Gently down the stream: the microbiome along a river’s course

Last week, I came across a paper in PLOS ONE that looked interesting, especially in the light of the recent mBio paper that looked at sewage as a reflection of a city’s human-associated microbiome (also see this recent post on MicroBEnet).

In the PLOS ONE paper “The Source of the River as a Nursery for Microbial Diversity“, de Oliveira and Margis investigated the microbial composition of the Sinos River in Brazil. Rio Dos Sinos is roughly 200 km long and consists of three parts: a rapidly flowing upper course with a low population density, a middle course running through rice crop lands with increasing amounts of urbanization, and a slow flowing, more polluted, lower course that runs through Sao Leopoldo City.

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The authors wanted to investigate the influence of urbanization and pollution on the microbiome composition of this river. They sampled 14 different sites along the three parts of the river, both in the summer as well in the winter, extracted nucleic acids, amplified and sequenced the V4 region of the 16S rRNA gene. Among 5.7 million reads, over 50,000 bacterial and archaeal OTUs were found. Proteobacteria, Bacteroidetes, Actinobacteria, Cyanobacteria, Verrucomicrobia and Firmicutes were the most abundant bacterial phyla.

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Interestingly, despite the different flow and pollution rates, the river’s microbiome was relatively stable over the different sampling sites and in different seasons. All water samples contained a core group of OTUs, with the OTUs present in the sample taken closest to the river’s origin representing 94% of the reads in all samples. However, statistical analyses (mantel test, Adonis, ANOSIM), showed significant differences between samples taken from different parts of the river or different seasons, but there was no clear relationship between the level of urbanization at different sites of the river and microbiome composition. Of note, the different sites were more similar to each other in the winter, which according to the authors could be explained by increased rainfall diluting and mixing the water.

Although this is maybe a small paper without any big conclusions, I liked the concept of following a stream of water over time and location. Or maybe it is just my love for maps?

The paper has some flaws too. The 16S rRNA gene is consistently called “16S” (booh!), and there is an error in the amount of bacterial phyla found (40 instead of “4” mentioned on page 5). There also appears to be an error with the colors in Figure 2B and C (see image above; the yellow Verruco’s in C might correspond to the pink areas in the lower part of B). I would also like to have seen more information about each location’s treatment of sewage before its into the river. And finally, a statement about the deposition of the sequences in a public database appears to be missing.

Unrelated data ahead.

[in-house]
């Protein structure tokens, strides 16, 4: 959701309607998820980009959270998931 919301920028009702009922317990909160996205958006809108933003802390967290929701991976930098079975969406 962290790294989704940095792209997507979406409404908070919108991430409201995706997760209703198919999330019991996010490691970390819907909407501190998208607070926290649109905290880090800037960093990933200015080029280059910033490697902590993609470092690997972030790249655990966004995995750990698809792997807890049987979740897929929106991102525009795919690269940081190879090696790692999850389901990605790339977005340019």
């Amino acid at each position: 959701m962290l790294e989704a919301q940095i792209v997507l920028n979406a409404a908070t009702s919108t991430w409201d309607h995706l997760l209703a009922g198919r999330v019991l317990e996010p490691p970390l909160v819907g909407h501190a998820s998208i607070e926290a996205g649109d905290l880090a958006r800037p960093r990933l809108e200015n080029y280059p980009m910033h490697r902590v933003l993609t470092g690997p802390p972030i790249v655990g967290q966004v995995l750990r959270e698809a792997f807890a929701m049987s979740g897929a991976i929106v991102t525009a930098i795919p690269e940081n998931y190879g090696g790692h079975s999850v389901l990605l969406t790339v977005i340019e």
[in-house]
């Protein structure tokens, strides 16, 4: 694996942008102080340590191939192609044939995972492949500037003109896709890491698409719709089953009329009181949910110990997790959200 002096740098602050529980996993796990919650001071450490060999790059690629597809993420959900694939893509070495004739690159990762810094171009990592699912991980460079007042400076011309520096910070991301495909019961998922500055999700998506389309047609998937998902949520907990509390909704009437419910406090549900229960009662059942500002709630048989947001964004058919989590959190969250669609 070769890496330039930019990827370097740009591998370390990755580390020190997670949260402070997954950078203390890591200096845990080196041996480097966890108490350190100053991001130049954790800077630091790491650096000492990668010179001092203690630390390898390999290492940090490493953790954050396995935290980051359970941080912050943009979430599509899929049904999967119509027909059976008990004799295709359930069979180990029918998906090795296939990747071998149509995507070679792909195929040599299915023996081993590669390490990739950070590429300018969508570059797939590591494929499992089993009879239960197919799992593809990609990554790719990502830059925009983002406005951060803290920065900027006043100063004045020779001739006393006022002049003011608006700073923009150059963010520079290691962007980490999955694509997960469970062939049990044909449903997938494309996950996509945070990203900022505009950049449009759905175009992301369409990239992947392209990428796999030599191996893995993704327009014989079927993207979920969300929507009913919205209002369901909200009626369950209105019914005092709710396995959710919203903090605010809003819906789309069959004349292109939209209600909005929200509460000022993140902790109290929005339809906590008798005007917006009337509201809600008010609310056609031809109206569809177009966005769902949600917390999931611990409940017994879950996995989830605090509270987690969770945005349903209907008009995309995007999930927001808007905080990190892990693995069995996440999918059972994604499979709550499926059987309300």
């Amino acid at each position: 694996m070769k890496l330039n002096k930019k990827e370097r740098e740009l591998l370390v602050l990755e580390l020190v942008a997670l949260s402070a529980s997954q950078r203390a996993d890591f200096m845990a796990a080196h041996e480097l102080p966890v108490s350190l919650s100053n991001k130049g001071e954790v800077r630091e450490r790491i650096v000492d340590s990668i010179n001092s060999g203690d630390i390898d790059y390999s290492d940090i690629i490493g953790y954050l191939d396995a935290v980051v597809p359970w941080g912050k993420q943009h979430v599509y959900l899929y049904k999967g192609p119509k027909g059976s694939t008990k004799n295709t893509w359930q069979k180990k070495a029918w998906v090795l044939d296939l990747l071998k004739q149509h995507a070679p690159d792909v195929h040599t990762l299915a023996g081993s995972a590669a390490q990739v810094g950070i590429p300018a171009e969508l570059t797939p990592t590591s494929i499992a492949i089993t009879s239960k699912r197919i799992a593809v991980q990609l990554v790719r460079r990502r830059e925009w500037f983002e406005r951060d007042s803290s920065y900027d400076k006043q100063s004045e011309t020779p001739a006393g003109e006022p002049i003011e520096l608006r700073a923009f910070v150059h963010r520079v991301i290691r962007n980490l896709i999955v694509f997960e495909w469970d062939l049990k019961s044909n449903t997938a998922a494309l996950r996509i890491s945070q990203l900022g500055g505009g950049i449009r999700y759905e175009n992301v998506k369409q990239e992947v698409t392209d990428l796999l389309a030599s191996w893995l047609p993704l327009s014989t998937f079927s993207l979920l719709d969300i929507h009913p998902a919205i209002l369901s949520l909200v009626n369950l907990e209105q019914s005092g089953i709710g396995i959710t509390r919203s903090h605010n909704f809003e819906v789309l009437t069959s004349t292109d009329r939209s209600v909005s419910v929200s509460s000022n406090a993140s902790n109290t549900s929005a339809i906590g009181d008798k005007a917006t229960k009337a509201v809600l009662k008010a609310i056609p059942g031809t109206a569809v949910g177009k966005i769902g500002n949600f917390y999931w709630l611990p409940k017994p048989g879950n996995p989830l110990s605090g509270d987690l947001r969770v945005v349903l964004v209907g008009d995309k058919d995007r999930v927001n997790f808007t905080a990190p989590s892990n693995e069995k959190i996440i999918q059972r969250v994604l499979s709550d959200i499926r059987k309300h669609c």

Despite these errors (which should have been caught during peer review), I thought this was a nice small study that deserved to be highlighted in the ever increasing flow of microbiome papers.

The Source of the River as a Nursery for Microbial Diversity – Luiz Felipe Valter de Oliveira, Rogério Margis
PLoS ONE 10(3): e0120608. doi:10.1371/ journal.pone.0120608


4 thoughts on “Gently down the stream: the microbiome along a river’s course

  1. We’ve tried this for the River Thames, back in 2008 and in view of the London Olympics. Never funded. For the record.

  2. @Christos, That sounds like a great project, esp. with the Olympics in mind. Too bad you did not get the funding. That unfortunately affects many of us and many of our great ideas.

  3. I keep hearing this objection, and I have to admit I don’t understand – what is the objection to using “16S” as shorthand for the 16S rRNA gene?

    1. @Rachel: I will immediately agree with you that “16S” is so much shorter and easier to use than the full name, and many scientists will call it like than when they talk to each other. But in scientific publications, we try to be more precise in naming things, so there we use “16S rRNA gene”, which is indeed quite a mouthful. If you would only say “16S” you would technically refer to a Svedberg unit, which is a sedimentation rate during ultracentrifugation. Instead, we want to refer to the gene encoding the ribosomal subunit that has that particular sedimentation rate. So it is just a matter of carefully wording what we refer to in a scientific paper.

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Elisabeth Bik

After receiving my PhD at Utrecht University in The Netherlands, I worked at the Dutch National Institute for Health and the St. Antonius Hospital in Nieuwegein. In 2001, I joined the Department of Microbiology and Immunology at Stanford, where I have worked on the characterization of the human microbiome in thousands of oral, gastric, and intestinal samples. I currently study the microbiome of marine mammals. When I am not in the lab, I can be found working on my blog Microbiome Digest , an almost daily compilation of scientific papers in the rapidly growing microbiome field, or on Twitter at @MicrobiomDigest.